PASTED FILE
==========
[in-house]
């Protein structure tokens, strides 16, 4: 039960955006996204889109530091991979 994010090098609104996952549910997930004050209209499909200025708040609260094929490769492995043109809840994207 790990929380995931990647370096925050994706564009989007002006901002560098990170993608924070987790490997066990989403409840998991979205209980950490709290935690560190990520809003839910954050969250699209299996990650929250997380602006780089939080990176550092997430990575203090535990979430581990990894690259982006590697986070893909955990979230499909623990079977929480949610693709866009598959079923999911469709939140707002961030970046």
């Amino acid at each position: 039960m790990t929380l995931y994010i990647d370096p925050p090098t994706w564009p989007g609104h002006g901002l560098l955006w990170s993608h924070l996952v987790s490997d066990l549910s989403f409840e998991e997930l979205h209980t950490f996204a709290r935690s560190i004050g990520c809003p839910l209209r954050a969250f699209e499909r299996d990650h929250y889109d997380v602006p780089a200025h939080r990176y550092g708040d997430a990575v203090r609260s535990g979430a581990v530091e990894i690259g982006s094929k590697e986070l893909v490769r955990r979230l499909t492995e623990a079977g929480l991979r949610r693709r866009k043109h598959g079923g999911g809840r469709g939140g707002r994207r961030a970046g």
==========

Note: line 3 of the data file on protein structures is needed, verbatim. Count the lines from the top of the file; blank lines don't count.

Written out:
């Amino acid at each position: 039960m790990t929380l995931y994010i990647d370096p925050p090098t994706w564009p989007g609104h002006g901002l560098l955006w990170s993608h924070l996952v987790s490997d066990l549910s989403f409840e998991e997930l979205h209980t950490f996204a709290r935690s560190i004050g990520c809003p839910l209209r954050a969250f699209e499909r299996d990650h929250y889109d997380v602006p780089a200025h939080r990176y550092g708040d997430a990575v203090r609260s535990g979430a581990v530091e990894i690259g982006s094929k590697e986070l893909v490769r955990r979230l499909t492995e623990a079977g929480l991979r949610r693709r866009k043109h598959g079923g999911g809840r469709g939140g707002r994207r961030a970046g």